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Bard Prison Initiative to Hold Largest Commencement in Its History
The Bard Prison Initiative (BPI) will hold its 10th commencement on January 26 at the Eastern NY Correctional Facility in Napanoch, New York. BPI will award A.A. and B.A. degrees to 60 students, BPI’s largest graduating class. The students include 56 men and four women earning 47 A.A. degrees and 13 B.A. degrees in social studies, literature and the humanities, and mathematics.
Bard's Landscape and Arboretum Program and New York Botanical Garden Offer Continuing Education
The Landscape and Arboretum Program at Bard College and the New York Botanical Garden (NYBG) are offering noncredit continuing education classes at Bard College this winter and spring. Open to the public, these classes feature some of the top names in the horticulture industry and cover a wide array of topics.
Bard Junior Min Kyung Shinn Wins Katherine Lynn Mester Memorial Scholarship
Min Kyung Shinn ’14 is the 2012 recipient of the Katherine Lynn Mester Memorial Scholarship at Bard. Mester was a professional actress, Pilates teacher, and the wife of Joseph Luzzi, Bard College associate professor of Italian studies. The scholarship is awarded to students who exhibit Katherine Mester’s spirit of generosity, kindness, and genuine love of learning.
Bard Senior Maxwell J. McKee Wins Prestigious ASCAP Foundation Young Composer Award
Bard College senior Maxwell J. McKee ’13 is one of the recipients of the prestigious American Society of Composers, Authors and Publishers (ASCAP) Foundation Morton Gould Young Composer Awards for 2012. McKee is a double major in biology and music at Bard College. For his Senior Project in music, he will be performing two full-length piano concerts and is writing an orchestral piece for the American Symphony Orchestra, to be premiered at Bard’s commencement concert in May 2014.
Fisher Center Celebrates 10th Anniversary Year With a Month of Special Performances in April
This April, Bard College is launching a yearlong 10th anniversary celebration of The Richard B. Fisher Center for the Performing Arts with a month of music, theater, and dance. Highlights include an all-Wagner concert performed by the American Symphony Orchestra (ASO); a performance of Mahler’s Symphony No. 2 performed by members of the ASO and the Bard Conservatory Orchestra; a production of Euripides’ The Bacchae; comic works by Jack Ferver and QWAN Company; Sō Percussion’s Student Concert; the 2013 Bard Faculty Dance Concert; and an evening with author Neil Gaiman and singer-songwriter Amanda Palmer.
Bard CEP to Host Conference on Waters, Forests, and Communities in Asia
From January 31 to February 2, the Bard Center for Environmental Policy (Bard CEP) will host a three-day conference on improving the opportunities to link the study of Asia with its natural environment. With support of the Henry Luce Foundation, Bard College is exploring opportunities for intensive research, experiential education, service learning, and student and faculty exchange partnerships in China, Japan, and South Korea. Faculty, students and staff from neighboring institutions are invited to participate.
Bard Professor and Renowned Photojournalist Gilles Peress Exhibits Work in Schenectady
Gilles Peress, Bard College visiting professor of human rights and photography and internationally renowned photojournalist, is exhibiting work in Art or Evidence: The Power of Photojournalism, on view from January 3 through March 10 at the Mandeville Gallery, Union College in Schenectady, New York.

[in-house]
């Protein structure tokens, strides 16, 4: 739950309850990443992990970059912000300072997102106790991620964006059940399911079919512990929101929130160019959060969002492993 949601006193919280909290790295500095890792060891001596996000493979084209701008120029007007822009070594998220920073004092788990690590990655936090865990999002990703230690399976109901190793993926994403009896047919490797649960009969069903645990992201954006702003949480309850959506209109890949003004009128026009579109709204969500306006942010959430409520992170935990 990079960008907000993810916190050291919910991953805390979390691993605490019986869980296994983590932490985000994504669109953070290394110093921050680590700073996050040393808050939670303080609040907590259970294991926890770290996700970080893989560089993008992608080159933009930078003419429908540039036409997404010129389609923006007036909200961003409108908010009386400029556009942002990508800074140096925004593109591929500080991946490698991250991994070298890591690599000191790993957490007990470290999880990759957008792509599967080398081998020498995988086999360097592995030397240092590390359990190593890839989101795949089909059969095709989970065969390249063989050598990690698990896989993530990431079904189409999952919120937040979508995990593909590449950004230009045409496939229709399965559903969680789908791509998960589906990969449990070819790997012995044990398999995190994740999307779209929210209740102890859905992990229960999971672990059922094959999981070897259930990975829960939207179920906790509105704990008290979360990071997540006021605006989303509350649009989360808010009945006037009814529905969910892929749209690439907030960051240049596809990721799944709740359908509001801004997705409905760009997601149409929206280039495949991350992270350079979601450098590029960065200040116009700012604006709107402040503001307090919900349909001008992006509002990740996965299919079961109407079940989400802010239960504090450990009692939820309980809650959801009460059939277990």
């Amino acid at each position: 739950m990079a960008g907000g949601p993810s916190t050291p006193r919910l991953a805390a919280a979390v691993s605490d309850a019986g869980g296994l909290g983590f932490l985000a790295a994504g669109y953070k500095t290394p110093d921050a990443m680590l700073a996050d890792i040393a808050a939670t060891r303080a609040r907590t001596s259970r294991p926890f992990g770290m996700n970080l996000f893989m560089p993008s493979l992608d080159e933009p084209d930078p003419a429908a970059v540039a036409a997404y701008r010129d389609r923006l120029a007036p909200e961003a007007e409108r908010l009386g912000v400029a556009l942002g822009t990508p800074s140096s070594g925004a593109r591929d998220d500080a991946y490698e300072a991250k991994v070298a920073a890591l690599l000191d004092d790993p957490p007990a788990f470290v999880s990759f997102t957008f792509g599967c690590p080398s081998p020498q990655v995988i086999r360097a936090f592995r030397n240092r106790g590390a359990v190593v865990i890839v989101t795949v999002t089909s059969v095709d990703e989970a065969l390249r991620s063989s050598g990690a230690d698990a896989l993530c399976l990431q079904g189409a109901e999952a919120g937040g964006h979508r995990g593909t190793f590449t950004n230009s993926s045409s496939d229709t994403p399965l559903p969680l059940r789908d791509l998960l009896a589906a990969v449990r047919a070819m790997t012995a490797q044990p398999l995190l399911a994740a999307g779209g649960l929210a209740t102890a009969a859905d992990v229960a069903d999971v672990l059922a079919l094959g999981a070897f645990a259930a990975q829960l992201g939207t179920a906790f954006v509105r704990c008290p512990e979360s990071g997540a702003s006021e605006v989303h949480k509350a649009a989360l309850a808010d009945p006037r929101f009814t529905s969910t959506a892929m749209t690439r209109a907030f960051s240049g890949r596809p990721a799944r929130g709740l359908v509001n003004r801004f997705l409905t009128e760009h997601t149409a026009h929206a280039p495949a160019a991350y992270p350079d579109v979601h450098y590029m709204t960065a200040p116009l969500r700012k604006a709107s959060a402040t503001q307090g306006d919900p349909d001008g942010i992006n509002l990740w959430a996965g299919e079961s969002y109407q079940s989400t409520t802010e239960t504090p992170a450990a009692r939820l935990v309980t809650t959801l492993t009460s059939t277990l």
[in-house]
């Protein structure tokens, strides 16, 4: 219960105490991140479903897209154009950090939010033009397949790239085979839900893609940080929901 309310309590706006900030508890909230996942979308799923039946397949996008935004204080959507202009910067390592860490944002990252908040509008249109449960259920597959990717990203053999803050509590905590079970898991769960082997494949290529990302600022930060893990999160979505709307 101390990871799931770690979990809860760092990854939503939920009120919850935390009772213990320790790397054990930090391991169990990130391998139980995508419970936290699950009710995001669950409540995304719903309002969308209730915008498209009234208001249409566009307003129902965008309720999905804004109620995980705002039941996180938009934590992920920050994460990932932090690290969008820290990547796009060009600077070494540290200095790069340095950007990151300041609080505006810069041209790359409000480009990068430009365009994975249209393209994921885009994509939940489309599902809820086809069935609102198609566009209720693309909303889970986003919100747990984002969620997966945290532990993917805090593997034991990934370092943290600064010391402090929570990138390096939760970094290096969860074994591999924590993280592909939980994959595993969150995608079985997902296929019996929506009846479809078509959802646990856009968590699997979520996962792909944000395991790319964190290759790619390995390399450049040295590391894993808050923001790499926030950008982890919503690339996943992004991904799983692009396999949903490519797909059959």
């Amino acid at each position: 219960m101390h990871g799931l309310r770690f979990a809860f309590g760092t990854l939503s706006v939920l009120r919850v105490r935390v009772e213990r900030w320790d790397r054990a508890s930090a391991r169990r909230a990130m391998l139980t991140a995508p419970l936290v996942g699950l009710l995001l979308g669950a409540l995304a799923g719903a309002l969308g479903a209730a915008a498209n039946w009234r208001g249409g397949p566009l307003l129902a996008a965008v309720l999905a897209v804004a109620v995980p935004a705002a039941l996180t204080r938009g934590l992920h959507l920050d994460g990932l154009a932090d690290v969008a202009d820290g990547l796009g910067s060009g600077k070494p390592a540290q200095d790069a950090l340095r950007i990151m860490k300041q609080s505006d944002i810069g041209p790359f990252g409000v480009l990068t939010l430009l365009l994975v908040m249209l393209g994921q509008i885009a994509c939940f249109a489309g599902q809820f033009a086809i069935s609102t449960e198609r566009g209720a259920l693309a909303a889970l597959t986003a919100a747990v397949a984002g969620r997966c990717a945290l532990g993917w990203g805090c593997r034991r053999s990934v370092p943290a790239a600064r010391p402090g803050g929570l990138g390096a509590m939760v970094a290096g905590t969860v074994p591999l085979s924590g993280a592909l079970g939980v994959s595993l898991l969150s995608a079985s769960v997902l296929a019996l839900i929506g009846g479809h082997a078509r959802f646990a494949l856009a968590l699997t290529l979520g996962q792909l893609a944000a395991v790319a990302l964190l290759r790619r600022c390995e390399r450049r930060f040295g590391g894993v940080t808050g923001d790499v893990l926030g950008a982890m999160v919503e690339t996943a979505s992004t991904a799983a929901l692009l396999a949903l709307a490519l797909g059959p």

Bard Graduate Center Receives NEA Grant to Support Exhibition
The Bard Graduate Center has received one of 832 Art Works grants awarded by the National Endowment for the Arts (NEA). The $20,000 grant will support the BGC’s presentation of Salvaging the Past: Georges Hoentschel and French Decorative Arts from The Metropolitan Museum of Art, a remarkable but little-known collection of medieval and 18th-century French objects that was the foundation of The Met’s decorative arts collection. The exhibition will open on April 4, 2013.
Telling the Difficult Stories: Gretchen Wilson ’97
Devotees of American Public Media’s Marketplace will be pleased to know that the show’s Africa correspondent is Bard’s very own Gretchen Wilson ’97. During the last eight years, Wilson has established herself as a political reporter who tackles serious labor, economic, and social justice issues.
Center for Civic Engagement Announces Essay Contest
What does it mean to be human? How can we consider freedom and constraint in the year 2013? Bard's Center for Civic Engagement invites students from the Bard network of institutions to examine these questions in a written essay or multimedia piece for its annual contest. The deadline for submission is March 1, 2013.
Student Spotlight: Julia DeFabo ’14
"All those jokes about Bard students always talking about Hannah Arendt or Foucault or Derrida are pretty true," says junior Julia DeFabo. Read Julia's story and other student stories:
The Raptors pulled out a last-minute 47–43 victory against the Brewers on Tuesday night.
Keeping Water Safe: Christophe Chung ’06
Millions around the world consider basic water and sewerage systems a far-off luxury. Fortunately, people such as Christophe Chung ’06, a water supply and sanitation consultant at the World Bank, are helping to bring the life-sustaining liquid to some of the world’s most water-scarce places, North Africa and the Middle East.
Arendt, Kafka, Wolff, and the Story Behind an Inscription, by Bard Senior Kerk Soursourian
A handwritten inscription in a copy of Franz Kafka’s The Trial, gifted from publisher Kurt Wolff to Hannah Arendt, stands as a symbol of survival on many levels: from the survival of the names mentioned to the survival of friendship, to the implications of the date. Bard College senior Kerk Soursourian investigates.
Bard Professor and Levy Economist Pavlina R. Tcherneva Wins Prestigious Helen Potter Prize
The Association for Social Economics (ASE) has awarded Pavlina R. Tcherneva, research associate at the Levy Economics Institute of Bard College and assistant professor of economics at Bard, the 2013 Helen Potter Prize. The prize was created and endowed by the ASE in 1975 and is awarded each year to a promising scholar of social economics for authoring the best article in The Review of Social Economy.
Bard Applauds Governor Cuomo’s Reform Commission Recommendation to Fund and Expand Early Colleges